As any educator who has attended an education class or professional training session since the rise of Howard Gardner surely knows, "multiple intelligence" theorists maintain that we need to expand traditional notions of "intelligence" to include not only verbal and logical mathematical ability, but also musical, spatial, bodily-kinesthetic, interpersonal, intrapersonal and�a recent addition�naturalist intelligence. If a recent survey of this reviewer's sixth-grade classes is any indication, though, students themselves know very little about the theory that drives much of the practice in their classroom. Few authors have chosen to address the younger audience most affected by that theory�until now. Fortunately, Thomas Armstrong, an expert on multiple intelligences who makes frequent appearances on TV and radio, has filled that void for young people by writing this volume, which is truly young reader-friendly in format and tone. Armstrong lays out each of his eight chapters (Word Smart, Music Smart, Logic Smart, Picture Smart, Body Smart, People Smart, Self Smart, and Nature Smart) the same way. First there is an inviting "quick quiz" that indicates skills and interests associated with a particular intelligence (such as a connection between liking to play word games and being "word smart"). Then there is a section on what it means to be a particular type of smart followed by advice on how to increase a particular intelligence�whether that intelligence is already a strength for a particular student, or not. Teachers looking for ideas on how to "differentiate assignments" as well as study skills instruction for students with different relative strengths will find good suggestions here. Forexample, Armstrong suggests that a person who is music smart might try writing raps to learn math facts, while someone who is body smart could practice math facts while jogging or jump roping. Each chapter ends with a "Look to the Future" section with dozens of potential careers that a person with each type of "intelligence" might want to consider and a resource section with titles and Web sites that offer further information. Two other appealing features are the "Did you know?" factoids studded in blue boxes throughout the text and the thorough index at the end. A minor quibble: Armstrong never reminds his young audience that the theory is just that�a theory. He states basic assumptions ("All of the intelligences are different, but they're also equal" and "No matter who you are...you have some form of all of the different intelligences") as if they are undeniable facts. Then again, that's unfortunately how multiple intelligence theory is often presented to educators. Quibble aside, middle-schoolers especially will find much in You're Smarter Than You Think that will get them thinking. What could be better than a book that offers kids a wealth of problem-solving strategies to apply to their own learning�and one that's written in an entertaining form that they will actually want to read? KLIATT Codes: J�Recommended for junior high school students. 2003, Free Spirit, 186p. illus. index.,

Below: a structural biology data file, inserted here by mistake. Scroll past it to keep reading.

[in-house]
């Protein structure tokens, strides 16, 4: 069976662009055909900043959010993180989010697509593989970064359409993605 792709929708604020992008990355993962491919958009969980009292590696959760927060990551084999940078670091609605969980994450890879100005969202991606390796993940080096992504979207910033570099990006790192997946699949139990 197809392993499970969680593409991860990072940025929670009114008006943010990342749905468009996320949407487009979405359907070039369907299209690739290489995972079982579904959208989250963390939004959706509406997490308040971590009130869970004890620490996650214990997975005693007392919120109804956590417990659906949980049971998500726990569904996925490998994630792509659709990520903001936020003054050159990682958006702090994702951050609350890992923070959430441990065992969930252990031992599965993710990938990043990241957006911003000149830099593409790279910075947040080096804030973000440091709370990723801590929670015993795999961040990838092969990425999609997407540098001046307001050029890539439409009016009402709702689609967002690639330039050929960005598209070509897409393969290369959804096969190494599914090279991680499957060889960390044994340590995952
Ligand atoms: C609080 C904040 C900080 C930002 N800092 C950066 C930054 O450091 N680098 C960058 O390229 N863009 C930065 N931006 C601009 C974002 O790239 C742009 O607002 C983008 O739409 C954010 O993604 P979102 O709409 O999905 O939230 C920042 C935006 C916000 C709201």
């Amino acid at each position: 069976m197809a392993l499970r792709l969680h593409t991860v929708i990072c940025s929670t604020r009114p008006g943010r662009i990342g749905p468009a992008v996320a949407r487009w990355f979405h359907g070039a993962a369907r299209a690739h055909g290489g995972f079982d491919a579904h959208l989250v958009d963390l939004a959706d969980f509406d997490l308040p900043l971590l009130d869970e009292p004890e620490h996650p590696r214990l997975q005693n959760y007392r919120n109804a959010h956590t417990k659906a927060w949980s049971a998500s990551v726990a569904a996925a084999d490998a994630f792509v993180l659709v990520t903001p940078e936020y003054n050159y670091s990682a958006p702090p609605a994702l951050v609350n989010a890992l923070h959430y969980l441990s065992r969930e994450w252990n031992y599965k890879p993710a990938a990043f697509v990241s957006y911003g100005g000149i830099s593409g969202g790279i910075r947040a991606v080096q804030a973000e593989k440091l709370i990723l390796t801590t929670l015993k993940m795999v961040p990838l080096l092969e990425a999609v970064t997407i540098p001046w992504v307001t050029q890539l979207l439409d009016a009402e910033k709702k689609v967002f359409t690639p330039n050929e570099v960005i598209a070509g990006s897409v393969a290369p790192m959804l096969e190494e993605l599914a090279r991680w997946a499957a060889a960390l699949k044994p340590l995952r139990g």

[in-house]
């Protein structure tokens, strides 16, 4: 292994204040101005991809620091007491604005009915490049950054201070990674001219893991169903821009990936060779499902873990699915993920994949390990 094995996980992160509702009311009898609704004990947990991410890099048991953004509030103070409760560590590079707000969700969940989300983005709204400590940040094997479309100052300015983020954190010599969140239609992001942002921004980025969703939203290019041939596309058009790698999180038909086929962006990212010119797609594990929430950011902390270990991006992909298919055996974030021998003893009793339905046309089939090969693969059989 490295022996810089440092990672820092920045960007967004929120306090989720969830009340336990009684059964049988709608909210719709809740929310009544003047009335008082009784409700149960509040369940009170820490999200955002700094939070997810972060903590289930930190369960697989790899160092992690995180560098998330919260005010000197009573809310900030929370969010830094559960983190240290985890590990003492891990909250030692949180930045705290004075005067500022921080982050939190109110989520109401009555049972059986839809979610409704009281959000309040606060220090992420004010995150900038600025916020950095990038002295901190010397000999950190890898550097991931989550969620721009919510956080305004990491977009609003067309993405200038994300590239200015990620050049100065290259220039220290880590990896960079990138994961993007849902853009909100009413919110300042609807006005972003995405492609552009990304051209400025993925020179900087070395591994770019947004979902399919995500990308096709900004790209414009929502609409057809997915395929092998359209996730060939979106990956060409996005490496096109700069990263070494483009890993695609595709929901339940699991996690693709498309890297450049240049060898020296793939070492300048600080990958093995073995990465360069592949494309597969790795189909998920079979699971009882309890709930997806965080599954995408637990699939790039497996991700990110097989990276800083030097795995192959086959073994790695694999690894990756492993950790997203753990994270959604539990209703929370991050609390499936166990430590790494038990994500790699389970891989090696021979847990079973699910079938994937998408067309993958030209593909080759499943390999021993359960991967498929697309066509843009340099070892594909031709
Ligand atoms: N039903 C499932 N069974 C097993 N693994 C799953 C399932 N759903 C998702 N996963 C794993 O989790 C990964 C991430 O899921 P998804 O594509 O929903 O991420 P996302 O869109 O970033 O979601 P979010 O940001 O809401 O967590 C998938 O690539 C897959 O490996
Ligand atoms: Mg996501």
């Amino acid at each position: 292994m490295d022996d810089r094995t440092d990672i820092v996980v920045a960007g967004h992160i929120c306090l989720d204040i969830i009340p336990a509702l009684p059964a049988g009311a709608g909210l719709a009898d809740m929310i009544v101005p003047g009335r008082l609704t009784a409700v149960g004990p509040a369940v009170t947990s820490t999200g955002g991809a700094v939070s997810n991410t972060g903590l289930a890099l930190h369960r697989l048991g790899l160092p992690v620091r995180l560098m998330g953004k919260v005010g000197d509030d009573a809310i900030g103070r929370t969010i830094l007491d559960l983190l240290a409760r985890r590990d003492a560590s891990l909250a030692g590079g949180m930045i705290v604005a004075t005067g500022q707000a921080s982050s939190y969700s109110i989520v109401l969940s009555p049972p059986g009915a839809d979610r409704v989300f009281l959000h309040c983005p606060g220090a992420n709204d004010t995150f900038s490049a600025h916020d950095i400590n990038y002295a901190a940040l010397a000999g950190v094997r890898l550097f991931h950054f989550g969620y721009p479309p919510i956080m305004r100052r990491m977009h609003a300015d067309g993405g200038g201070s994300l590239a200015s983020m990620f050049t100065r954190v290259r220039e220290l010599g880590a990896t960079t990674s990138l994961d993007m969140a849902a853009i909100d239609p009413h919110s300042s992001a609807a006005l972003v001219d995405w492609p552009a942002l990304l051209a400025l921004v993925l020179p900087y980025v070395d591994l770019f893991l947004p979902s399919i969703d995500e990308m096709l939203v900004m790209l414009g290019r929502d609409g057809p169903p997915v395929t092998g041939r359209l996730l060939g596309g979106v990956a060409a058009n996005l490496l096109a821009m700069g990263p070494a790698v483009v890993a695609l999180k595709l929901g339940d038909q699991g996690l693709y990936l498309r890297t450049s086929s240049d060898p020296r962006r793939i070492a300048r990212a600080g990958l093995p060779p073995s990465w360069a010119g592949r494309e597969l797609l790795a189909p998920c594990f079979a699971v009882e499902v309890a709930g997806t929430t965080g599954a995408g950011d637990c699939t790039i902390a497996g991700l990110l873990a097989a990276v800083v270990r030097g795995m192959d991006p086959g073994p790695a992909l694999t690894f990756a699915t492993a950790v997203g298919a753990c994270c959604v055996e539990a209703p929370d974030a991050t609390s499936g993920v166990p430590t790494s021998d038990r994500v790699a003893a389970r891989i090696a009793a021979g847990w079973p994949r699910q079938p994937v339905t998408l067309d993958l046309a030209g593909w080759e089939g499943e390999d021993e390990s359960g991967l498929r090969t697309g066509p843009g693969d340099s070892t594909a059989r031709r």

Gloria Levine Bryant